When former Defense Secretary James Mattis published his memoir last year, he said, “I’m old fashioned: I don’t write about sitting Presidents,” Peter Bergen recalled. The widely respected retired general threw out that rule this week when he flamed Trump in a powerful statement that accused him of spending the past three years dividing America. “Trump has now been on the receiving end of multiple blistering critiques by many of the top retired US military generals and admirals,” Bergen observed.
“As we head closer to November,” wrote John Avlon, “more center-right politicians may start to show spine out of a desire to not get taken down with the rapidly derailing Trump train. Others will come down with cases of convenient amnesia, but the military voices already speaking out remind us that protecting our country is a much bigger deal than phony-tough fealty to hyper-partisan politics.”
Conservative commentator Scott Jennings wrote that “the President cannot govern this situation by photo-op. I was not sure what to make of his march to St. John’s Church across Lafayette Square as I watched it unfold live on Monday. I wish he could have taken one step further and stepped into the church and opened the Bible he held. I wish he had invited faith and civil rights leaders to go there with him. And I wish he would have sat in the front row for a church service aimed at praying for peace, calm and unity.” Still, he wrote, “When the President says he wants both justice for Mr. Floyd and a restoration of law and order, I believe him.”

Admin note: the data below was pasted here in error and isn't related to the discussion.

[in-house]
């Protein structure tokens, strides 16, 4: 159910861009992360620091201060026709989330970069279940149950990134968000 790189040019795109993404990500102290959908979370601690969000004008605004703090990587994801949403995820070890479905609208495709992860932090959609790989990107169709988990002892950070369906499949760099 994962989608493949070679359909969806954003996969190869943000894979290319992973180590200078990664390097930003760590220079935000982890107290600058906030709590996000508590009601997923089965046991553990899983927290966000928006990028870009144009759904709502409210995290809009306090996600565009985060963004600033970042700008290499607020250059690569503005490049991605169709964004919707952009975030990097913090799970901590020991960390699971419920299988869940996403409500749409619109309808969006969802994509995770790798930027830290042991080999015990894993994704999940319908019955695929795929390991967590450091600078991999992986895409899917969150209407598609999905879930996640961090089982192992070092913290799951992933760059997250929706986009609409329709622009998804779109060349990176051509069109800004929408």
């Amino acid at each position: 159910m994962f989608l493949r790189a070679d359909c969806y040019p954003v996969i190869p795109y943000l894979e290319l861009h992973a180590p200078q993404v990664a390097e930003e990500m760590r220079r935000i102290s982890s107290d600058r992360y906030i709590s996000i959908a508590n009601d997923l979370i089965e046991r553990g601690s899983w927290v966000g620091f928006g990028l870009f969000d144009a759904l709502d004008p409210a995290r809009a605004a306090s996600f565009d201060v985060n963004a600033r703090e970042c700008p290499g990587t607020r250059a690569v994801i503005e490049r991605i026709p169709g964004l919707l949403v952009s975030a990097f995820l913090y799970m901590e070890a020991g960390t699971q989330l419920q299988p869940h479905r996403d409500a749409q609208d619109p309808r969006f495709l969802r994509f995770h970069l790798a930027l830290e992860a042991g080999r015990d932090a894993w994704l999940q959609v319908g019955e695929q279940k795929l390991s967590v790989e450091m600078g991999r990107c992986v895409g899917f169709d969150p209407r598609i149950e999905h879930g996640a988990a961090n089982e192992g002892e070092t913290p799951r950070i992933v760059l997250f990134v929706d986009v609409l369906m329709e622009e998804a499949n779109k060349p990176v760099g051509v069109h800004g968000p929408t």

For more on issues relating to the George Floyd protests:
Peniel Joseph: What black children will learn from George Floyd’s death
John Kasich and Nina Turner: We know policing can be made more just, because we did it
Theodore W. Small, Jr.: What my Florida town can teach us about racist policing
Rebecca MacKinnon: Trump is making America more like China
Bakari Sellers: How we can start systemically reforming the police.
The longest year
Less than halfway through 2020, the year is shaping up as a combination of epic crises, wrote historians Manu Bhagavan and Jonathan Rosenberg. It recalls 1918 and 1929 and 1968: “A global pandemic has left more than 100,000 Americans dead in a matter of months. Over 40 million are unemployed. And we are bombarded night after night with deeply unsettling images from around the country as thousands protest the brutal killing of George Floyd, an unarmed black man, by a police officer. The national fabric is unraveling before our eyes,” wrote Bhagavan and Rosenberg.
“Americans have looked to our presidents to provide protection, meaning and comfort, especially in moments of crisis,” observed David Gergen. But President Trump has ‘gone AWOL’ at a time when the US is mourning the Covid-19 victims, along with the killing of George Floyd. Trump’s “flight from responsibility is yet another sadness among this week’s tragic losses.”